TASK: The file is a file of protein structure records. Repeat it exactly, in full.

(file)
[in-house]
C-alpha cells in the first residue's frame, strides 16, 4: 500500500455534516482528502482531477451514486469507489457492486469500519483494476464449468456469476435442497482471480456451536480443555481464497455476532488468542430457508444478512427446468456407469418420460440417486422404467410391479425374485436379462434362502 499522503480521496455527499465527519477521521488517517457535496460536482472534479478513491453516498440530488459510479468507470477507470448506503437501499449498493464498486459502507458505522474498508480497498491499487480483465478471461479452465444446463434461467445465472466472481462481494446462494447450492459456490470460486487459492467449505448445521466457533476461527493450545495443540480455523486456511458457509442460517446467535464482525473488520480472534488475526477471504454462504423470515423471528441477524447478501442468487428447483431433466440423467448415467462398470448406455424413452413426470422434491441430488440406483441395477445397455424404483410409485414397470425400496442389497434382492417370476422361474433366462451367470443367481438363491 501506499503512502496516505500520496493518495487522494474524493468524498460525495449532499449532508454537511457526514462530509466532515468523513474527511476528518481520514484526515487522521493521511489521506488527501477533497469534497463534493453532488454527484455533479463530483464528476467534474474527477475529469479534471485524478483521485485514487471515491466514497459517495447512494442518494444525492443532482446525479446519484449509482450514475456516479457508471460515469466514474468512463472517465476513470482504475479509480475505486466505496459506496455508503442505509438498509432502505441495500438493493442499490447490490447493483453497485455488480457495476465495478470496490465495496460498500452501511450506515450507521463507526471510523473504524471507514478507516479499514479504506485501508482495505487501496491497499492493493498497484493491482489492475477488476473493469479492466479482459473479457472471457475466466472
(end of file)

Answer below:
[in-house]
C-alpha cells in the first residue's frame, strides 16, 4: 500500500455534516482528502482531477451514486469507489457492486469500519483494476464449468456469476435442497482471480456451536480443555481464497455476532488468542430457508444478512427446468456407469418420460440417486422404467410391479425374485436379462434362502 499522503480521496455527499465527519477521521488517517457535496460536482472534479478513491453516498440530488459510479468507470477507470448506503437501499449498493464498486459502507458505522474498508480497498491499487480483465478471461479452465444446463434461467445465472466472481462481494446462494447450492459456490470460486487459492467449505448445521466457533476461527493450545495443540480455523486456511458457509442460517446467535464482525473488520480472534488475526477471504454462504423470515423471528441477524447478501442468487428447483431433466440423467448415467462398470448406455424413452413426470422434491441430488440406483441395477445397455424404483410409485414397470425400496442389497434382492417370476422361474433366462451367470443367481438363491 501506499503512502496516505500520496493518495487522494474524493468524498460525495449532499449532508454537511457526514462530509466532515468523513474527511476528518481520514484526515487522521493521511489521506488527501477533497469534497463534493453532488454527484455533479463530483464528476467534474474527477475529469479534471485524478483521485485514487471515491466514497459517495447512494442518494444525492443532482446525479446519484449509482450514475456516479457508471460515469466514474468512463472517465476513470482504475479509480475505486466505496459506496455508503442505509438498509432502505441495500438493493442499490447490490447493483453497485455488480457495476465495478470496490465495496460498500452501511450506515450507521463507526471510523473504524471507514478507516479499514479504506485501508482495505487501496491497499492493493498497484493491482489492475477488476473493469479492466479482459473479457472471457475466466472